In practice, new people don't really read this list. And that's OK. The newbs go ahead and post questions or answers which hurt The Thick Rulebook TM. Those who know the rules edit these posts to salvage them, or vote for closing, while nicely pointing out the relevant rule section. There is intentionally no punishment for the people who broke the rules - they just don't get answers to the questions they wouldn't have posted had they known the rules beforehand. Even the downvotes to posts (which only cost 2 rep apiece) get nullified in the rep calculation after the post is deleted.

  • Again, I think the way things are now is sub-optimal. Either one is left with very basic, non-domain specific information, or one is thrown into the morass that is meta in its unfettered complexity. There needs to be a middle ground. – SAJ14SAJ Dec 20 '12 at 13:50
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    The faq questions on Meta are the middle ground between "all the site culture" which is the complete Meta, and "the minimum you need to know before posting so we don't throw you out for being terrible". This middle ground contains the info about "How do I post without doing something unwanted". Well, the rules for this are complex, this is why they are take up so much volume (TBH, Cooking is fairly light with 15 faq questions only). If you want to know them, you have to study them all. – rumtscho Dec 20 '12 at 15:09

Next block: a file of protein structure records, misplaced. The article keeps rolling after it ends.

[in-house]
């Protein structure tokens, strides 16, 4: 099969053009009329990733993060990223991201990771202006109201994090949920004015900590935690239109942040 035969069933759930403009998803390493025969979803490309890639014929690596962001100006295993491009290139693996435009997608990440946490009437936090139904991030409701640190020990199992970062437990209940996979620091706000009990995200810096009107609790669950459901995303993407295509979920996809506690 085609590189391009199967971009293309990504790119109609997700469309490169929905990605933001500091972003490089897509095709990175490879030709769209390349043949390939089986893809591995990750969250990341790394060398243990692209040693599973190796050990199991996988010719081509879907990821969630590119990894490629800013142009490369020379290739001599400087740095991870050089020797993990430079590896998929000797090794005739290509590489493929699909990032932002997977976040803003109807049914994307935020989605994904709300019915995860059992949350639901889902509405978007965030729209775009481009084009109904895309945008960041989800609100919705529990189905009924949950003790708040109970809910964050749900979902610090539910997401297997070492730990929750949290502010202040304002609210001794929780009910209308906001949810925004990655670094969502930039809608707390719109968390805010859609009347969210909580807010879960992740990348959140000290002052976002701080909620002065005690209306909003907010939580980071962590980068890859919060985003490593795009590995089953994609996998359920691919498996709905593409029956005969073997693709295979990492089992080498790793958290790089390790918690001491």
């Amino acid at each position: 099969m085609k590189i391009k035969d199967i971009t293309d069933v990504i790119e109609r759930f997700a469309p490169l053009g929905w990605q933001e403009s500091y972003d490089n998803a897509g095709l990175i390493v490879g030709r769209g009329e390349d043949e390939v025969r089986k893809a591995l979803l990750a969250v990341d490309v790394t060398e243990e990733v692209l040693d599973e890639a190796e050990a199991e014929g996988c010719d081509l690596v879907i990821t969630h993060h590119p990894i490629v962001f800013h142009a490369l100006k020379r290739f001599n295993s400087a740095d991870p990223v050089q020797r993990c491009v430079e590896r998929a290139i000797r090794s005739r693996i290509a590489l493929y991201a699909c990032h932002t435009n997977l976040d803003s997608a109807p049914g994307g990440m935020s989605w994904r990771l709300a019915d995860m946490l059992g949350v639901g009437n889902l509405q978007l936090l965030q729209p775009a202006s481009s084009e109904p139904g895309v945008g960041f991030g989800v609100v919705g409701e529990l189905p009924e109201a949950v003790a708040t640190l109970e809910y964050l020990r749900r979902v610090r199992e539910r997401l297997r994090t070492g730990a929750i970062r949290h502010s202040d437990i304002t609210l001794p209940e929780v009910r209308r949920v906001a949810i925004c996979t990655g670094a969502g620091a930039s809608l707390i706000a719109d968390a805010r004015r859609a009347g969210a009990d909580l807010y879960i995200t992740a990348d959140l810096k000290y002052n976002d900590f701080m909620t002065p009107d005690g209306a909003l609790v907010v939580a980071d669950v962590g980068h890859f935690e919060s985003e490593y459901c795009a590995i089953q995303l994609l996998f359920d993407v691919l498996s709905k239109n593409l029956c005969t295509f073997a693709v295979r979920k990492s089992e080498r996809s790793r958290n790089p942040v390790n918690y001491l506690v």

• I agree that they are the middle ground, but since no one knows they exist, they have no value. My entire suggestion is about bringing to them to a visible place so people can find them. If we have 15 now, I think 15 links on the main FAQ is a reasonable investment for that, and doesn't slow down people who don't click those links. – SAJ14SAJ Dec 20 '12 at 15:13
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    If you don't want to deal with this complexity (at once), you can just go ahead using common sense. If you suspect that you are in a gray area, you can search for the special topic on Meta first, and if there is no rule yet, start a discussion bvefore (or parallel to) posting your main question. If you break a counterintuitive rule, I advise you to live with the consequences - which are very mild, usually the offending post is deleted (closed first if a q) - and learn the specific rule in stride. As pointed out above, nothing bad happens to your account when you break "culture" rules. – rumtscho Dec 20 '12 at 15:13